The #VPDebate Faceoff (Op-Ed)

Pence was cool but the victory went to Kaine

virgil.featuredBy Virgil Scudder, President, Virgil Scudder & Associates

This was perhaps a more important encounter than many vice-presidential debates in the past.  Given Donald Trump’s poor showing in the presidential debate and the many damaging stories about him that appeared in the last week, the pressure was all on Mike Pence.

The Indiana governor had to somehow convince the country that Trump was stable, had some serious programs and policies, and was qualified to lead the nation.  Tim Kaine only had to hold serve, calling attention to Trump’s reckless statements and inconsistencies while touting Hillary Clinton’s experience and her agenda for the nation.

Senator Kaine won, but not by a huge margin.   This contest was much closer than the presidential debate on September 26 when Trump was blown away by Clinton.  Pence performed so much better than Trump had that you can expect some whispers from Republicans that the ticket should be reversed.

Pence was working under a perhaps insurmountable handicap: the challenge of defending Trump’s inflammatory attacks on women, Muslims, Mexicans, Gold Star parents, and an Indiana-born judge of Mexican heritage.  He was playing defense all night.  The senator kept demanding that Pence justify some of Trump’s more outrageous comments, many of which are simply indefensible.  Pence’s response was to dispute that Trump had made some of those well-documented statements or to ignore the challenge and immediately attack the record and character of Secretary Clinton on another topic.

Kaine kept coming back to Trump’s refusal to release his tax records, a topic for which Pence had no good response.  Neither he nor the Trump campaign has disputed the speculation that the real estate developer has paid no federal taxes for 18 years.

(Photo Source: Twitter)

(Photo Source: Twitter)

But, to his credit, the GOP candidate never lost his cool during the #vpdebate, even when he was clearly annoyed at his opponent’s line of attack.  Like Kaine and unlike Trump, he came into the debate arena well prepared.  He projected a serious image even though it veered into sanctimonious territory at times.

The Democratic candidate was the more aggressive, frequently and annoyingly interrupting Pence when the Indiana governor strayed from the issue or dodged a question, especially in the early going.  But, he dialed back the interruptions a bit in the last hour and was more effective as a result.

Kaine won the battle of body language, making good use of his winning smile.  Pence was fine when he was speaking but sometimes seemed in pain when his opponent was talking. The split screen showed Pence mugging for the camera, grimacing and frowning, as Kaine laid out some of the more damaging charges against Trump.

Once again we had a moderator who was not up to the job.  There was far more interrupting and talking over each other than a strong moderator would have tolerated and far too little follow-up to insist that the candidates answer the question before heading off to non-related matters.  The public is ill-served by a long-winded, free for all environment.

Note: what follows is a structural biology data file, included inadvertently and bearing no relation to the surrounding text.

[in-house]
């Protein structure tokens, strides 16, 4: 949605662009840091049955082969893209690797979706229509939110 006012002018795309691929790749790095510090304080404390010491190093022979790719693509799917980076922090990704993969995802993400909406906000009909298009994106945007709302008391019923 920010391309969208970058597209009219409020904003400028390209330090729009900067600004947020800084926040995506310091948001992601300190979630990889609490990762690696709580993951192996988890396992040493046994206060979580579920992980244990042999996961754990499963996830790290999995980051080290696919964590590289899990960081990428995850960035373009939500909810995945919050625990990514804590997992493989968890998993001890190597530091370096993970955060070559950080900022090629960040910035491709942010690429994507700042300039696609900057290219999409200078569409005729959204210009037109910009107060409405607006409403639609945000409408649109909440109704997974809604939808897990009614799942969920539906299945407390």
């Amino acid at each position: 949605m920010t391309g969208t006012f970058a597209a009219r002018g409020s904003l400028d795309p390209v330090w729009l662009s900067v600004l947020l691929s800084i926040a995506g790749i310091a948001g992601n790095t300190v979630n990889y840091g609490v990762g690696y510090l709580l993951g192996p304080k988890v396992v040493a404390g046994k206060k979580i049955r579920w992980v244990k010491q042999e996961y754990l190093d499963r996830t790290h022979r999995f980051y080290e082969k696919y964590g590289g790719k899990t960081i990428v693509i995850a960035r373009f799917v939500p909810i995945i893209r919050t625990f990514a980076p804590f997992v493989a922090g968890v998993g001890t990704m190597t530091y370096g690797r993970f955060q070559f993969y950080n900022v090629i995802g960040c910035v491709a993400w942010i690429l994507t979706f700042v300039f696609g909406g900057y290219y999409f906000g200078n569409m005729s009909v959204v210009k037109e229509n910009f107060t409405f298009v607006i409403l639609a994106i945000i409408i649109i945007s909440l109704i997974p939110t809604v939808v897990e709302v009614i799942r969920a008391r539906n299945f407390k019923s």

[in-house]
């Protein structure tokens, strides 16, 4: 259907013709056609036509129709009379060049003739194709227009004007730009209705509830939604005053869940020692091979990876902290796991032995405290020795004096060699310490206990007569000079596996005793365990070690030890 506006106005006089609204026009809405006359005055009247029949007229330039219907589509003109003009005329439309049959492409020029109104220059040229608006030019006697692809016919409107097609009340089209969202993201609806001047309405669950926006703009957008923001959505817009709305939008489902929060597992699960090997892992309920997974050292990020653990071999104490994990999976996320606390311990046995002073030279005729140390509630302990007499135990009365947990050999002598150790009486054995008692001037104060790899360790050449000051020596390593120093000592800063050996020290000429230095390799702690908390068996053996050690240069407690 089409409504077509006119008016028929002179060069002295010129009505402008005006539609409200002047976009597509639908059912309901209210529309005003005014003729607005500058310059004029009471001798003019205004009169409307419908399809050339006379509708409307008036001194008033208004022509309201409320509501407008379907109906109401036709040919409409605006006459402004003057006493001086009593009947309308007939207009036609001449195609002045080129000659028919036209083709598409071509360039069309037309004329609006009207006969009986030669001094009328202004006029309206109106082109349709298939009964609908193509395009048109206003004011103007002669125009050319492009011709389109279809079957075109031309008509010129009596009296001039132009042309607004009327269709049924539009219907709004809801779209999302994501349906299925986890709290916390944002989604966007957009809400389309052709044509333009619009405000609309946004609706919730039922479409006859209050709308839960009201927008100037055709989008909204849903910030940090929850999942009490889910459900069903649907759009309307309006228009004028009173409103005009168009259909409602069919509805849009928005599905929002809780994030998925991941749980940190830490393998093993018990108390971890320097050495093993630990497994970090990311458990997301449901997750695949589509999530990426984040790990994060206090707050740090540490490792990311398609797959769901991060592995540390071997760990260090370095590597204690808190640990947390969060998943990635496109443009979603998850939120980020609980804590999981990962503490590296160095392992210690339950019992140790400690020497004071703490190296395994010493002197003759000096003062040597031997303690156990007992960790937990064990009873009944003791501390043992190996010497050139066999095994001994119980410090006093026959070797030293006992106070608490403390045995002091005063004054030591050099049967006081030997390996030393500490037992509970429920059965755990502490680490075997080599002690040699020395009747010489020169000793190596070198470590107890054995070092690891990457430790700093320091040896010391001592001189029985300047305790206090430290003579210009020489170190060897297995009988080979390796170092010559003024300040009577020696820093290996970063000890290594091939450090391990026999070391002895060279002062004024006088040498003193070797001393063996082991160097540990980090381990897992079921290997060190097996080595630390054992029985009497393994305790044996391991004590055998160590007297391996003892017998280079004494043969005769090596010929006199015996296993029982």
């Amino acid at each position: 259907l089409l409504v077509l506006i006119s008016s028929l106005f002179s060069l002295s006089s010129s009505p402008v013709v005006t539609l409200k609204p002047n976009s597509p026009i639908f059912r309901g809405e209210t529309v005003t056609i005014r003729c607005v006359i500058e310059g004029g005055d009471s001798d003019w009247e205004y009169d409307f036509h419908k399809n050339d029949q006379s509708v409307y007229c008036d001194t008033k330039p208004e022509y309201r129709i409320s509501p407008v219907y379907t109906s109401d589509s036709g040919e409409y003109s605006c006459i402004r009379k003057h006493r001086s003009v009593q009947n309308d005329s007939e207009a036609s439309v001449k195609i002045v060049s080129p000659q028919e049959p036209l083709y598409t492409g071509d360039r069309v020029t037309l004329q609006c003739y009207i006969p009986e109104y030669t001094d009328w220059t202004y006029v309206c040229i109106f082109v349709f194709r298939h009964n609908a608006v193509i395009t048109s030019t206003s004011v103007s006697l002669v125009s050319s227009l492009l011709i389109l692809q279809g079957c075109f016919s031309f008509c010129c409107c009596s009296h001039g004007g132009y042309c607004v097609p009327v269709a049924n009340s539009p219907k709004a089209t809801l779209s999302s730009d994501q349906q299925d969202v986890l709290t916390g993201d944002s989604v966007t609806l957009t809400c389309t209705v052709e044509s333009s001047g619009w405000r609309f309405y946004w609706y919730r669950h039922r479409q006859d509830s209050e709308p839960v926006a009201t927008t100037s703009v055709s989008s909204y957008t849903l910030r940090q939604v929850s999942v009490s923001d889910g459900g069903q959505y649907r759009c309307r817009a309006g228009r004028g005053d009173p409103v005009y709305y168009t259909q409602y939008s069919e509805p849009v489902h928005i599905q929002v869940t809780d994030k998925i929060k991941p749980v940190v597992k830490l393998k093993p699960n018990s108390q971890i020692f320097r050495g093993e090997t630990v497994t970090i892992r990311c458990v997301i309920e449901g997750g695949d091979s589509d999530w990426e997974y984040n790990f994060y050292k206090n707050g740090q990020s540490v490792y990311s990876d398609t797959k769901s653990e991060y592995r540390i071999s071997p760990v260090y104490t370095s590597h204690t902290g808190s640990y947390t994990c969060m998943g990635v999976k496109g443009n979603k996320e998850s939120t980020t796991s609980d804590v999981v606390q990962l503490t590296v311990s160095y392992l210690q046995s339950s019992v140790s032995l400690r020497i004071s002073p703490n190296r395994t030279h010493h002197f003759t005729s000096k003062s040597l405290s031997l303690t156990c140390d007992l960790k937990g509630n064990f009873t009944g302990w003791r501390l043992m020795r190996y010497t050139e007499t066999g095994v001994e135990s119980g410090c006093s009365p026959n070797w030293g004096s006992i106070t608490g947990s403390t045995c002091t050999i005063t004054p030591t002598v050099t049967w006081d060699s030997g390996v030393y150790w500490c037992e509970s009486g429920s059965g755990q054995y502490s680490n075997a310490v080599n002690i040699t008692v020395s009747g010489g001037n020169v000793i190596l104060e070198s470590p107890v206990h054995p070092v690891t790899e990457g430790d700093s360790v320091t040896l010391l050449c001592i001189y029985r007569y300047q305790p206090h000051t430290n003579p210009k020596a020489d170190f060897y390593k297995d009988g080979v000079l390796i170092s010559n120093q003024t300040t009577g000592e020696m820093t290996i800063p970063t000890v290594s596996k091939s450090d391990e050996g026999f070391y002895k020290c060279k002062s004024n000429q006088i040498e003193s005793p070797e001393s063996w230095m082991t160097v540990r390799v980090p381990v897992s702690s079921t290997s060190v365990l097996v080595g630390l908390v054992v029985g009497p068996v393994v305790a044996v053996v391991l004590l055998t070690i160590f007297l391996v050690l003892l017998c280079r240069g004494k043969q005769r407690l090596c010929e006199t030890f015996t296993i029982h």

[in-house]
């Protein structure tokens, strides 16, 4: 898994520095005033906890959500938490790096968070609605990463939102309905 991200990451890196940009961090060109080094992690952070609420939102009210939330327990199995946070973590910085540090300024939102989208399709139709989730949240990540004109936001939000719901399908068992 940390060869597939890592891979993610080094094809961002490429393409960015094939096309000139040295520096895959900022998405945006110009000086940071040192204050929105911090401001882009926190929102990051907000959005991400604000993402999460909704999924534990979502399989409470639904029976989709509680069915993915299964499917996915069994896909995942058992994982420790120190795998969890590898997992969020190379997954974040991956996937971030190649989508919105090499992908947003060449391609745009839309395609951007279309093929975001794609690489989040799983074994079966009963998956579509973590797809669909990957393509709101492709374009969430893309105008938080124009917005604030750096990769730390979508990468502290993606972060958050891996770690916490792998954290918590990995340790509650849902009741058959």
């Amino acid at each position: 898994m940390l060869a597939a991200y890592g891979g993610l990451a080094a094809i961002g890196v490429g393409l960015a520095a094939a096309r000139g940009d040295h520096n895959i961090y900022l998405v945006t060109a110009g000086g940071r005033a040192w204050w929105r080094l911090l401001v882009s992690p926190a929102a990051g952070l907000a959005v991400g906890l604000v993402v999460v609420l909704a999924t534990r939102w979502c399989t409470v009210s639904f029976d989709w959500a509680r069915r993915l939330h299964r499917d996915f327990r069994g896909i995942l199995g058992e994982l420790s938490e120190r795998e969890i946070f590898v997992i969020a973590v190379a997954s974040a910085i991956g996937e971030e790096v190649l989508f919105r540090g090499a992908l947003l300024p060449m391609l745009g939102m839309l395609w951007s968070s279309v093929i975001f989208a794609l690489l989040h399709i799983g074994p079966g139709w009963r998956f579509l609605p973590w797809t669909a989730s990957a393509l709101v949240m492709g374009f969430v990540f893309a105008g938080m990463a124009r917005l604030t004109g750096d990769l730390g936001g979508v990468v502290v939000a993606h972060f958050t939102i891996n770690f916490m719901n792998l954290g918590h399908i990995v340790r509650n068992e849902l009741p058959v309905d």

Pence probably helped his ticket by laying out some specific policy proposals, something Trump has notoriously failed to do.  It was a big improvement over Trump’s “Trust me” approach.  He also projected seriousness and conviction in his positions.  Kaine, too, served his party and his ticket partner well with his performance.

But Pence was not destined to win. Though well prepared, knowledgeable, calm, and articulate, he simply faced too big a hurdle when called upon to defend Trump’s rude and offensive statements or his refusal to release his tax returns.  Pence gets an “A” for effort but the night belonged to the senator from Virginia.

About the Author: Often referred to as “The Dean of Media Trainers,” Virgil is considered one of the world’s foremost communication experts.  In a 30-year career that has covered 26 countries on five continents, he has provided coaching and counsel to heads of some of the world’s largest corporations and government leaders. Virgil is a prolific writer and speaker.  His book, World Class Communication: how great CEOs win with the public, shareholders, employees, and the media, written with his son Ken, was named one of the 25 best business books of 2012.  His column, In the C-Suite, appears in every quarterly issue of the Public Relations Strategist and is read by leaders of major public relations agencies and global heads of public relations of large companies. He has written or been featured in articles that have appeared in The New York Times, The International Herald Tribune, Reuters, Investors Business Daily, and numerous professional publications.  Two of his speeches have been reprinted in the prestigious Vital Speeches of the Day. Prior to founding Virgil Scudder & Associates in 1990, Virgil headed the media training units of two of the world’s largest public relations firms, Hill & Knowlton and Carl Byoir & Associates.  Earlier, he was an award-winning news broadcaster at major radio and television networks and stations in New York City.  He was a first-night Broadway drama critic for six years during that period, broadcasting reviews on NBC’s all-news radio network and all-news WINS radio.